Last edited 14 Dec 2020

Design phase


[edit] Introduction

In very general terms, design is the realisation of an idea, or the resolution of requirements, through means of communication such as drawings, plans, specifications and models. These can then be used to enable items to be created or issues resolved.

The process for completing the design and construction of a building is often divided into notional ‘stages’ or phases. This can be helpful in establishing milestones for the submission of progress reports, the preparation of information for approval, client gateways, and for making payments. However, there is a great deal of ambiguity between the naming of stages and the definition of what individual stages include. For more information see: Design stages.

In a traditional building contract for a stright-forward building, the design phase might comprise two very broad stages:

[edit] Concept design

Concept design generally takes place after feasibility studies and options appraisals have been carried out and a project brief has been prepared. Whilst these phases may include the preparation of drawings and other studies, they are generally not considered to involve 'desgin'.

The concept design represents the design team's initial response to the project brief, adn articulates the broad outlines of function and form.

Some designers differentiate between 'concept design' and 'scheme design'. In this case, the 'concept' is the initial design idea, whereas the 'scheme' develops the concept, taking on board more functional and practical considerations. Most project plans have now combined these two steps into the single stage 'concept design', or 'concept'.

During the concept design stage, the design team will develop:

At the end of the stage, the consultant team will typically prepare a concept design report which records the basic design concepts for the preferred option that might be worth further developing in the detailed design stage.

The project brief will generally continue to develop as the concept design is prepared, but is then frozen at the end of the concept design stage. An application for planning permission might be made during the concept design stage. This is likely to be an outline planning application if made at the beginning of the stage or a detailed planning application if made once the concept design is complete.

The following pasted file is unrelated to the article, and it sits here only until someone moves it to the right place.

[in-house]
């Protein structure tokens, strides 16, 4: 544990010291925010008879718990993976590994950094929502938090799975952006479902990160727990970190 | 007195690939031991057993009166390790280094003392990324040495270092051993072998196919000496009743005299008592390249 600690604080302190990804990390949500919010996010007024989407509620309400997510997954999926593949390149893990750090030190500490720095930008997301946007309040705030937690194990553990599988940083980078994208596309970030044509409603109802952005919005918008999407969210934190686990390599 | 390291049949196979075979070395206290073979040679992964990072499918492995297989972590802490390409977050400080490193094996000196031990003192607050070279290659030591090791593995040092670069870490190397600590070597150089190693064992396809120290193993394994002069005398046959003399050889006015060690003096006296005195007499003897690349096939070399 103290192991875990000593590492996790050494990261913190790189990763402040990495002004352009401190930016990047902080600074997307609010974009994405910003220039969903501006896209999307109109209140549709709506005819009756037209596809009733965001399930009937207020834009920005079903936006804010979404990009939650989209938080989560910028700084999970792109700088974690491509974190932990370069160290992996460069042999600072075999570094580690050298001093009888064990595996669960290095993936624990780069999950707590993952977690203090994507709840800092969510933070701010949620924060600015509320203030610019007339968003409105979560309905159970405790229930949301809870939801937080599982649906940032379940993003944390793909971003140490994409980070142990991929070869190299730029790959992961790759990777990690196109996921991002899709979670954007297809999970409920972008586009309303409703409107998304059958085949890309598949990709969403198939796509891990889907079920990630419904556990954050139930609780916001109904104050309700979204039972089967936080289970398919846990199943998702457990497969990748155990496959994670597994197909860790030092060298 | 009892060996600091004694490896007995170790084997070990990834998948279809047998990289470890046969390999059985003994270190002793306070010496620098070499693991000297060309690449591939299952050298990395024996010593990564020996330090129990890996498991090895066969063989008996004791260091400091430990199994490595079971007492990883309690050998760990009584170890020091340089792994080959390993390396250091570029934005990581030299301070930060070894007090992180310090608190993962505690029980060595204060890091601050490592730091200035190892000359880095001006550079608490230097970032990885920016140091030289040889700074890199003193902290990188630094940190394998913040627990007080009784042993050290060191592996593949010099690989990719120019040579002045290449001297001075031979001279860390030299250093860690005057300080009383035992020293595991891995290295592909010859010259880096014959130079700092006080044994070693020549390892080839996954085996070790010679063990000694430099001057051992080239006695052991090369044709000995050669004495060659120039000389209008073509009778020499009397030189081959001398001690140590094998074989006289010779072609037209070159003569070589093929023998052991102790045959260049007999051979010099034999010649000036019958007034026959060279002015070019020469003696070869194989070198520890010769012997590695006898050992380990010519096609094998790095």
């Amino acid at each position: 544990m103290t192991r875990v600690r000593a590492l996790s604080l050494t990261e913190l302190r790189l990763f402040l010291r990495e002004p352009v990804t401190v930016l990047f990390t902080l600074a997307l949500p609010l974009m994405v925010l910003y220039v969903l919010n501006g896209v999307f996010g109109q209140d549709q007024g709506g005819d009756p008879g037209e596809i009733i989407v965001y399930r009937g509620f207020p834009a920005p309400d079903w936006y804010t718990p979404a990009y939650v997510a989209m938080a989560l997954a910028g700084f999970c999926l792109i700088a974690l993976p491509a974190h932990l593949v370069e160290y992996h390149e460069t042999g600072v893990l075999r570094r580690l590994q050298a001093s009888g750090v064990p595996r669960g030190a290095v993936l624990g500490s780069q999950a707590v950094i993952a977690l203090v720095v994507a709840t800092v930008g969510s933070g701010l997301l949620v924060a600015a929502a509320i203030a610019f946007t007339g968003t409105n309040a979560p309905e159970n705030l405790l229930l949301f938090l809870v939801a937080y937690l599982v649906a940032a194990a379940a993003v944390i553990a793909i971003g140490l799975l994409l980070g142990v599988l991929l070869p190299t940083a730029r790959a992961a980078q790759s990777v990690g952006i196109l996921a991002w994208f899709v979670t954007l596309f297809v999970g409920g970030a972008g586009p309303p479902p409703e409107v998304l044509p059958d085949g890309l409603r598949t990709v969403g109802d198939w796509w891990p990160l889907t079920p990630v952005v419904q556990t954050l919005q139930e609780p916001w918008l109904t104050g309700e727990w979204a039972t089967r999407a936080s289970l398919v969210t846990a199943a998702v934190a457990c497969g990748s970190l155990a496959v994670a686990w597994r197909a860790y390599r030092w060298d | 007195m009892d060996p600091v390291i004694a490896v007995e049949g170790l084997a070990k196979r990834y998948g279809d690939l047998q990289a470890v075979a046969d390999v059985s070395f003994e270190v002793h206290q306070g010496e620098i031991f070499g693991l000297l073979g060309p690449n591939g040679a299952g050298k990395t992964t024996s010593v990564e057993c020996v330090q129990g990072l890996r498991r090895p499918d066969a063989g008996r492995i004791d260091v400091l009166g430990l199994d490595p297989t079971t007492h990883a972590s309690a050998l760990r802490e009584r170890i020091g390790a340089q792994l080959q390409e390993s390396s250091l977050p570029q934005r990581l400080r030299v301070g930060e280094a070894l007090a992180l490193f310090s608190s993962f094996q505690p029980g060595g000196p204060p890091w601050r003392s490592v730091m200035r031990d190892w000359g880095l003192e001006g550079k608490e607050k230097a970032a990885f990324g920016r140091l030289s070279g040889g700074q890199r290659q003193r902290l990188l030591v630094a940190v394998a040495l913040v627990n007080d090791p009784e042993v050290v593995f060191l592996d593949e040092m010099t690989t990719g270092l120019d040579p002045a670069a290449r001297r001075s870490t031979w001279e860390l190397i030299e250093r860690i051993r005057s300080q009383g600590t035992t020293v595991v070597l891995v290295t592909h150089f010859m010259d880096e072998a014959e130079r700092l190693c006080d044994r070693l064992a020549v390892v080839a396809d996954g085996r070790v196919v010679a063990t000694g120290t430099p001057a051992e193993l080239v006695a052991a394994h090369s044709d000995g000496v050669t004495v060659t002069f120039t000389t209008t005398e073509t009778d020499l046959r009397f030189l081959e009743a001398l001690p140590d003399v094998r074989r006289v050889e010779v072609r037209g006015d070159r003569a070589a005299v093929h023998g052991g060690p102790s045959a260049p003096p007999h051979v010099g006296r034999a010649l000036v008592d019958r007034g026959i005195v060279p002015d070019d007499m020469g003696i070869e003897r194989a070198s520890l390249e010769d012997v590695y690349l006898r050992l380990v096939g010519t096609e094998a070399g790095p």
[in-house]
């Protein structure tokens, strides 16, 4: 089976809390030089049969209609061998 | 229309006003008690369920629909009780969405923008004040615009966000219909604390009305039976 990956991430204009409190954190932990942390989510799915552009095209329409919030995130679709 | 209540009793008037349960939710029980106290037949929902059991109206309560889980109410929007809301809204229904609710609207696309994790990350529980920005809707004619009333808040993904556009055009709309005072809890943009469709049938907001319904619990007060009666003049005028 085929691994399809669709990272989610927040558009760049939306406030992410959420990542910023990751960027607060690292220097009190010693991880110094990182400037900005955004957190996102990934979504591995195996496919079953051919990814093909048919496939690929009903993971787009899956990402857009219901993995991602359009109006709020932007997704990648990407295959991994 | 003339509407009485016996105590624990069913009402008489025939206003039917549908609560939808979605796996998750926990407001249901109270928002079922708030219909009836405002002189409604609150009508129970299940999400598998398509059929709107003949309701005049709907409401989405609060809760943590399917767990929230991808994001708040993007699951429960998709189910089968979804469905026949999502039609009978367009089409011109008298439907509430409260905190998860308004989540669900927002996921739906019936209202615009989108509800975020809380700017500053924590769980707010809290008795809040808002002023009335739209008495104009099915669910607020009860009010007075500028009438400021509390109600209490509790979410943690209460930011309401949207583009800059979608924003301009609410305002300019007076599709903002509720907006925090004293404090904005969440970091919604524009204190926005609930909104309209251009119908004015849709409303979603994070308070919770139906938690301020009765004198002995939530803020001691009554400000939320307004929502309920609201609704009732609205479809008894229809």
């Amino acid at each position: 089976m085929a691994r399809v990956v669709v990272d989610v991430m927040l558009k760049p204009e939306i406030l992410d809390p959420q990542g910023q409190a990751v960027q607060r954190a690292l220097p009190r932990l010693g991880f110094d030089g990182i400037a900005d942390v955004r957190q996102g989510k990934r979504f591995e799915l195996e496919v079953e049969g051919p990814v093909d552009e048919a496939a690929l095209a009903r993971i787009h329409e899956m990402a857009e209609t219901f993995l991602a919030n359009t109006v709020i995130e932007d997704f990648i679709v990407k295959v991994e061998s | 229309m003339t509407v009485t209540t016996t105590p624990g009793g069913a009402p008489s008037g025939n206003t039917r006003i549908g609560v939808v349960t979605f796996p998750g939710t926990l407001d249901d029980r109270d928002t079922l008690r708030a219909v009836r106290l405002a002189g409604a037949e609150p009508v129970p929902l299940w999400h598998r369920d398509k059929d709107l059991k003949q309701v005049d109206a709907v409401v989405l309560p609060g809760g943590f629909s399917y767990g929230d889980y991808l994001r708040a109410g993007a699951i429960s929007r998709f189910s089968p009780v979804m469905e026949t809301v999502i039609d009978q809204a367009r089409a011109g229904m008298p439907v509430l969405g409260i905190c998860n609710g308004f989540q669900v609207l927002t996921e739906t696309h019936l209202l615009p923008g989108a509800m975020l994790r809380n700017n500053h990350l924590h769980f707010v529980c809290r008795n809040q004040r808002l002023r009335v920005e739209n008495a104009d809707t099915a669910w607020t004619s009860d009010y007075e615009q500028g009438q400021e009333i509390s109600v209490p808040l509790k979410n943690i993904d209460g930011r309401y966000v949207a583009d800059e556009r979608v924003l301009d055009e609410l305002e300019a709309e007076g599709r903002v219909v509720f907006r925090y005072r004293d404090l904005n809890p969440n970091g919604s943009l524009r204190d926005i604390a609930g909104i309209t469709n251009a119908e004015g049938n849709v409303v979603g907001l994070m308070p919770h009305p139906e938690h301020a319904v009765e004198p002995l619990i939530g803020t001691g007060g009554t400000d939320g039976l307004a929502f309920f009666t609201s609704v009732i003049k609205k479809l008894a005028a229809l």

For a more detailed account see: Concept design.

[edit] Detailed design

Concept design is followed by 'detailed design' or 'developed design' during which all the main components of the building and how they fit together are described.

By the end of the detailed design process, the design should be dimensionally correct and co-ordinated. However, technical aspects of the design may require further development, design by specialists may not yet have been fully incorporated into the design and it will not have been packaged for tender.

Detailed design should provide sufficient information for applications for statutory approvals (such as building regulations approval) to be made.

Items that are typically developed in detailed design include:

For more information see: Detailed design.

[edit] Technical design

Increasingly, the complexity of buildings involves a further stage, sometimes referred to as 'technical design'. This includes project activities that take place after the detailed design (or 'developed design' or 'definition') has been completed, but before the construction contract is tendered or construction begins.

By the end of the stage the architectural, structural and mechanical services design and specifications should describe all the main components of the building and how they fit together, any performance specified work should be defined and there should be sufficient information for applications for statutory approval to be completed. Room data sheets are also likely to have been prepared along with outline technical specifications.

For more information see: Technical design.

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